Captain Dwyer: I saw so much potential for the short take-off vertical landing attack aircraft, fixed-wing aircraft and the V-22 working together. In the future, I would have those two, the V-22 and F-35 working very closely together and even for extended operations when you add the refueling piece. The paring of these two aircraft are far better than paring the V-22 with any of the helicopters.
Question: Is it because of speed?
Captain Dwyer: Because of speed, range. And not only that. It’s the endurance of the aircraft itself. Basically, you might say once it’s flying, it’s flying. And we had a lot of missions that required flight time above six hours, which is very taxing for the jet guys and for us, it is as well, but maybe not so bad because we can trade off in the cockpit. The fact is that you can have airborne assets, both as a package as well as a trap for sensitive site exploitations, being airborne all at the same time for hours at a time to respond to something that happens in the AOR. It will give you the maximum flexibility for response time down to something like thirty minutes, depending on where it is. And then sanitize the scene from there and then everybody returns home. It’s a capability that I’m not going to say it’s been overlooked but it just hasn’t been utilized like that.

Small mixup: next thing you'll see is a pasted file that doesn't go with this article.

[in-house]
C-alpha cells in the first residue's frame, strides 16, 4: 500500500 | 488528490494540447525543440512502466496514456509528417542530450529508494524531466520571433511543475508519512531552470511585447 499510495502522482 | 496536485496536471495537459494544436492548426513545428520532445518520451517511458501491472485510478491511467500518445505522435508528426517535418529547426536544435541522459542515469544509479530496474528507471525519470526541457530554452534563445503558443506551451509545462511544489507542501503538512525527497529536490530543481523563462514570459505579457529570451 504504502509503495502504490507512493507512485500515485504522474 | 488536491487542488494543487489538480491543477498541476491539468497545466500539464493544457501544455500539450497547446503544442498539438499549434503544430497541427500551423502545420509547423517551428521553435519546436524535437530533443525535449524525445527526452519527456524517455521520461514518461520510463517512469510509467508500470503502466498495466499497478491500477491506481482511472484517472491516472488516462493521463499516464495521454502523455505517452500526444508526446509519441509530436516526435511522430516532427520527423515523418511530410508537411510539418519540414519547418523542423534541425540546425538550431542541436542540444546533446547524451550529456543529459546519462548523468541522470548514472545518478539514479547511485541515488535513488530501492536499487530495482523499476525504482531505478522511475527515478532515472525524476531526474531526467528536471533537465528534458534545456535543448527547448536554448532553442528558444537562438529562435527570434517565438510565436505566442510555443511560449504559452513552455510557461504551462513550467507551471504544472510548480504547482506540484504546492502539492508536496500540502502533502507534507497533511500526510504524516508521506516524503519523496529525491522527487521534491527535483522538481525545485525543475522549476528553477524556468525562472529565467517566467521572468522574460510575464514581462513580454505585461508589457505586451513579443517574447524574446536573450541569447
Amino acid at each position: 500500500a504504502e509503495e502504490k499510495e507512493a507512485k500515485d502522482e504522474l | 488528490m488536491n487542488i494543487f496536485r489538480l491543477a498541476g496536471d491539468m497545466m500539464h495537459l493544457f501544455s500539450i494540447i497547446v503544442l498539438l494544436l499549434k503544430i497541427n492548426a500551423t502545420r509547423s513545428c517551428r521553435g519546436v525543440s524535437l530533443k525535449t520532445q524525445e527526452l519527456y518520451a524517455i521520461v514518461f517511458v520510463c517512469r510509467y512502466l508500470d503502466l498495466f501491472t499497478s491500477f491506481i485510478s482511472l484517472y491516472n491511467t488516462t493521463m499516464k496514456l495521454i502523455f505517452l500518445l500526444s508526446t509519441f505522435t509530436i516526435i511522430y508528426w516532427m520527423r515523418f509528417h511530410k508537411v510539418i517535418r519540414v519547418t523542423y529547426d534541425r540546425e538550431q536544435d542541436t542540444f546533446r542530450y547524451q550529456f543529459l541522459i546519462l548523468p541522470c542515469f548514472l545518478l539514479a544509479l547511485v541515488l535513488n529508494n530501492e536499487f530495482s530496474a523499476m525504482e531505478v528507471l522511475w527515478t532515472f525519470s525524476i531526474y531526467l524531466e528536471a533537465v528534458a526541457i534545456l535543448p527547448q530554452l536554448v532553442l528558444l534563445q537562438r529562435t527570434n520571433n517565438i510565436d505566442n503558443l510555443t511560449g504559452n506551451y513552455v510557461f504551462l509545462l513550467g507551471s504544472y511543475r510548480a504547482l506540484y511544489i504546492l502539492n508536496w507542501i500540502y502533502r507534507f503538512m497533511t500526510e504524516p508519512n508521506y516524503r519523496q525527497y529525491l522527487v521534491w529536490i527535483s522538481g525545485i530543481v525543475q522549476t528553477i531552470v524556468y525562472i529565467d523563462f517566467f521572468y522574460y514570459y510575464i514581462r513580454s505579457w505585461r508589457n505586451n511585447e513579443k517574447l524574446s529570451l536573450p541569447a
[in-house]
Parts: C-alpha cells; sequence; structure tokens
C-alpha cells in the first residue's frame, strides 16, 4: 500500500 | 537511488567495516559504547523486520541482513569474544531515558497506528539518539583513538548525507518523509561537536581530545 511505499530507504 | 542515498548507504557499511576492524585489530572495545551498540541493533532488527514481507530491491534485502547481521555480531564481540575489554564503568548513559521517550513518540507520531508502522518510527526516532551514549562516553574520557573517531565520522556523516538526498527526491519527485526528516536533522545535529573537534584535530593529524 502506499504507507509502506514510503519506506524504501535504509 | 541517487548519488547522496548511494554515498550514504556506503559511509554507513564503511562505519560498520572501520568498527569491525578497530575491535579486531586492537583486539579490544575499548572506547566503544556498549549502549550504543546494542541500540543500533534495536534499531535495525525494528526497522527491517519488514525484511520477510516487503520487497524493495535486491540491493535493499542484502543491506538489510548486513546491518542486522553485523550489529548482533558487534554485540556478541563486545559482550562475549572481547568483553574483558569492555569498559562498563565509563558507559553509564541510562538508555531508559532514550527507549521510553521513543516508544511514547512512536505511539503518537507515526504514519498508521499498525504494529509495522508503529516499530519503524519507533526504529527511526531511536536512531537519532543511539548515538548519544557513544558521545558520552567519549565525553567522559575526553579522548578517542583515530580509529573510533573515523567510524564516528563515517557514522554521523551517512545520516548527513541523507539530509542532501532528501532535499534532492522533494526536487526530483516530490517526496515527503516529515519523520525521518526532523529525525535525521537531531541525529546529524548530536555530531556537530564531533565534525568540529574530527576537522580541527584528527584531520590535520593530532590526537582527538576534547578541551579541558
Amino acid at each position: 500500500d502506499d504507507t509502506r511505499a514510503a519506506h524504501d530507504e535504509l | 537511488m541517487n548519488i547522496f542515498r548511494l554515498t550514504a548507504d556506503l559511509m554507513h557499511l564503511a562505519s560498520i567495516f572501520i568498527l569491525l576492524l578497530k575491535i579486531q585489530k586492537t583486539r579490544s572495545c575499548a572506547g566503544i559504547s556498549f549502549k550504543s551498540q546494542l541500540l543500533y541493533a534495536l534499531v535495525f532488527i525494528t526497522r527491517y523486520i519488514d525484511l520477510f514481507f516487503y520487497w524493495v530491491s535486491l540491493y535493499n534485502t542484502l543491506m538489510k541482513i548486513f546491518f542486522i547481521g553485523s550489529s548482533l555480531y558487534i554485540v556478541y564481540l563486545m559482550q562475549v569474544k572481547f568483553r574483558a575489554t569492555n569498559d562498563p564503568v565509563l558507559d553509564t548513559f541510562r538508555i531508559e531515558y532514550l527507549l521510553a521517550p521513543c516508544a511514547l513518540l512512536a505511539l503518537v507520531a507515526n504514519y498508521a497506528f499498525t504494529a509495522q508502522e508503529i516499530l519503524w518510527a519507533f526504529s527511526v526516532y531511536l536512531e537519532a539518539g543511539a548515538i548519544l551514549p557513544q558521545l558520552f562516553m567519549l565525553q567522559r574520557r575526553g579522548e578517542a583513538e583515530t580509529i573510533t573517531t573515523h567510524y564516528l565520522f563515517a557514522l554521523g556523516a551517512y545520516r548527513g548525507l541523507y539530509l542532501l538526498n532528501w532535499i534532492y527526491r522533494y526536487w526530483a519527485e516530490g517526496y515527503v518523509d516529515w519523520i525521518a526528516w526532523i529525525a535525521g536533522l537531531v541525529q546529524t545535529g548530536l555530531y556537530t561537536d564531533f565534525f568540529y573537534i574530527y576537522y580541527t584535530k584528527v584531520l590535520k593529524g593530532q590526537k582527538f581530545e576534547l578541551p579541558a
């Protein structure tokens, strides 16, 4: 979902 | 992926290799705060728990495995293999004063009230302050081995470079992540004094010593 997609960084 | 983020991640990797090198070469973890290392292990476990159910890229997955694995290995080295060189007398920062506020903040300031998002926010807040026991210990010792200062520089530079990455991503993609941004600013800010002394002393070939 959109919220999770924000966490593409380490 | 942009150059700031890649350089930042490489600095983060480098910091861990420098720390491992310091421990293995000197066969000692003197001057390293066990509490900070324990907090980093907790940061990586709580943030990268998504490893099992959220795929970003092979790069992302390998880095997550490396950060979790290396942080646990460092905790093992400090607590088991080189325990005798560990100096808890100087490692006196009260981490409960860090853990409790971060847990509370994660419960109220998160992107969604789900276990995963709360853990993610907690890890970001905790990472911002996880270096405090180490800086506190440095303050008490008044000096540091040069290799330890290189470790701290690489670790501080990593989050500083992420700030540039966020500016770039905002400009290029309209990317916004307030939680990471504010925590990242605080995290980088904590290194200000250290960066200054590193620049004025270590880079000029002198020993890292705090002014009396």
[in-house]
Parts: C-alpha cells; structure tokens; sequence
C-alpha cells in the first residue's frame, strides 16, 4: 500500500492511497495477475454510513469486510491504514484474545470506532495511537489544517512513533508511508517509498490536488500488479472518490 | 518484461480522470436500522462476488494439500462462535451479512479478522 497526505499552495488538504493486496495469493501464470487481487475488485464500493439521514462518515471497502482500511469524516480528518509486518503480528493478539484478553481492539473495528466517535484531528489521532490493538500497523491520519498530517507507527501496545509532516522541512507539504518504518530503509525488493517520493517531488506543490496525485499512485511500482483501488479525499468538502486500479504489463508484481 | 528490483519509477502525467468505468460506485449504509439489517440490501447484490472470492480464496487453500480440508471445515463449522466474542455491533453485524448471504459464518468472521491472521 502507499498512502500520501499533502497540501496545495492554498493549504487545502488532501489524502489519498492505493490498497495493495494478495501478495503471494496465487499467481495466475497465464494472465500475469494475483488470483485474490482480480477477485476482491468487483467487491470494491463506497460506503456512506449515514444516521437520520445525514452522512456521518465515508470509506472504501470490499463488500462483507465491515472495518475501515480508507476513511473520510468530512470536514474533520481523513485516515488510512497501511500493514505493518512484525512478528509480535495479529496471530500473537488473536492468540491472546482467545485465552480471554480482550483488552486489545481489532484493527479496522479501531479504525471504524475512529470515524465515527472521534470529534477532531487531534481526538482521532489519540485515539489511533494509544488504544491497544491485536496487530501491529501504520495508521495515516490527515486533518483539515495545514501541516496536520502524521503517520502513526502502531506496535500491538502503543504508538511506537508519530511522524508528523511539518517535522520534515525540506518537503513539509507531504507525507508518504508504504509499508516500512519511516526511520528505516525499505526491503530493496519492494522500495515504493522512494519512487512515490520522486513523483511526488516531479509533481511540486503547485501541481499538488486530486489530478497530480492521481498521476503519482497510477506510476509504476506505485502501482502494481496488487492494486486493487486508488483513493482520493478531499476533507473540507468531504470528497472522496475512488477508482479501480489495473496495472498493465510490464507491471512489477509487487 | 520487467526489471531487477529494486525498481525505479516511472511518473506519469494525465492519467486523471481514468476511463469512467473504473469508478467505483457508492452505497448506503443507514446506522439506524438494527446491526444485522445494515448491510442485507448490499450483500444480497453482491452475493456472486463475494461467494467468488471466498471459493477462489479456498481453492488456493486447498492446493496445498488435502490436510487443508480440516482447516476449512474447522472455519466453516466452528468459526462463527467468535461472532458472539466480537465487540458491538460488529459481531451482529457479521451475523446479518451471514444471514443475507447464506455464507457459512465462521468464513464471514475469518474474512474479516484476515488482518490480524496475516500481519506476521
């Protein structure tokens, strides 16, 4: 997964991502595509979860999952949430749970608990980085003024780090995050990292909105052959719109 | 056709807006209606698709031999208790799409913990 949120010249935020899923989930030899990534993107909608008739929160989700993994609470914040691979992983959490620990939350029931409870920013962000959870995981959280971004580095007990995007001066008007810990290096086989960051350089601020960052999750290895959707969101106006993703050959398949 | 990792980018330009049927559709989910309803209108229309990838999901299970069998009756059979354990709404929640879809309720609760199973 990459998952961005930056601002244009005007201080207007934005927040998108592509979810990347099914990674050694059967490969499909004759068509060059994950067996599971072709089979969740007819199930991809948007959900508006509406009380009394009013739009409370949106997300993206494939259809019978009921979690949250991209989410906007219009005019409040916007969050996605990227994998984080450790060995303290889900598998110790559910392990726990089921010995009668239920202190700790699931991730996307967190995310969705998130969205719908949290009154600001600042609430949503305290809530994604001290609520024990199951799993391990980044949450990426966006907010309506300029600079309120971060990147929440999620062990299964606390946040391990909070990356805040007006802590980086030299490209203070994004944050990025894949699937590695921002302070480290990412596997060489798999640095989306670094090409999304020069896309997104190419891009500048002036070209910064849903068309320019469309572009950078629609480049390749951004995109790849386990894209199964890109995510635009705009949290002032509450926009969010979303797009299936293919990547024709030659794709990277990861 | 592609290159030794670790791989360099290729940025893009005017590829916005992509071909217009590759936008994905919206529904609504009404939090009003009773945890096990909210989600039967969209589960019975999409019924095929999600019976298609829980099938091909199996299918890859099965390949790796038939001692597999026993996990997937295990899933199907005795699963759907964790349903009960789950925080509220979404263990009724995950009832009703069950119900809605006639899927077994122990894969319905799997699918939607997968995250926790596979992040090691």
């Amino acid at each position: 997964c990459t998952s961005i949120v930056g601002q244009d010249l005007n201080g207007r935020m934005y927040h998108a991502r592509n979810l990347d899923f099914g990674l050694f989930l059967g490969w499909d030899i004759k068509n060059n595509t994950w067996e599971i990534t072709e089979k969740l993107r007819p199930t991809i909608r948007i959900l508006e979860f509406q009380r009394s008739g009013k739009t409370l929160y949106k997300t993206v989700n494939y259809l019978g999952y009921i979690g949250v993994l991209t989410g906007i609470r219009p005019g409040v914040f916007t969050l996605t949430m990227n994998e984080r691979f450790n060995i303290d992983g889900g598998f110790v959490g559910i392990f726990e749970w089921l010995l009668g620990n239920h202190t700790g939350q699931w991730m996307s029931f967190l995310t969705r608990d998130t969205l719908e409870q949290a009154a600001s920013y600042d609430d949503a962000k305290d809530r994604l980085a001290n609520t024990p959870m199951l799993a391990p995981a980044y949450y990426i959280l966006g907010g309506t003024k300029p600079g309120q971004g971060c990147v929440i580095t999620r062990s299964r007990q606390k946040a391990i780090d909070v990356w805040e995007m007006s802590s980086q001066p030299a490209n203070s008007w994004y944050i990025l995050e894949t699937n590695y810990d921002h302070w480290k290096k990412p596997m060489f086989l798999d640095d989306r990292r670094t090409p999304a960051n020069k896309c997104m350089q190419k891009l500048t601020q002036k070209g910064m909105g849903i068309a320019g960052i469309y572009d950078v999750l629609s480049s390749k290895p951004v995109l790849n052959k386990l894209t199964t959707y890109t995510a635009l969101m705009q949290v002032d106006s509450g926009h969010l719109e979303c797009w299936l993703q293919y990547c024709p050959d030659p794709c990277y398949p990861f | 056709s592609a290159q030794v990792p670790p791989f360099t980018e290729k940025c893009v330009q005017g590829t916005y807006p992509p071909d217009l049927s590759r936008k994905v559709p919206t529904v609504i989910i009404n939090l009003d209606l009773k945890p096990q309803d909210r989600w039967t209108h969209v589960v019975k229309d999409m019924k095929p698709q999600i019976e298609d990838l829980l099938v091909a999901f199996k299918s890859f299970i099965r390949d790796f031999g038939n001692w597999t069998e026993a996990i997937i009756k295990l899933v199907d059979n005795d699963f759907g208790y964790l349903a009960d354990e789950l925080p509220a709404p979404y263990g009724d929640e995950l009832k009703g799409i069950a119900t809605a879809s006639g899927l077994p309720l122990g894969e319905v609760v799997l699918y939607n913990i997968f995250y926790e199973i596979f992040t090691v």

Comment: This provides the capability to insert and withdraw force both airborne and ground insertion.
Captain Dwyer: We just didn’t really have that capability before, especially on much longer ranges and in sort of response time. So by marrying those two, the fixed-wing aviation asset we can do operations differently. We could neutralize a target and then you can immediately have a strike team insert to confirm that whatever happen, happened, give whatever materials they need, get back on an aircraft and leave in under thirty minutes in any location that we’re operating on a 600-mile ring. This is just so amazing for me.
So, U.S. Army strap and get prepared for significant change.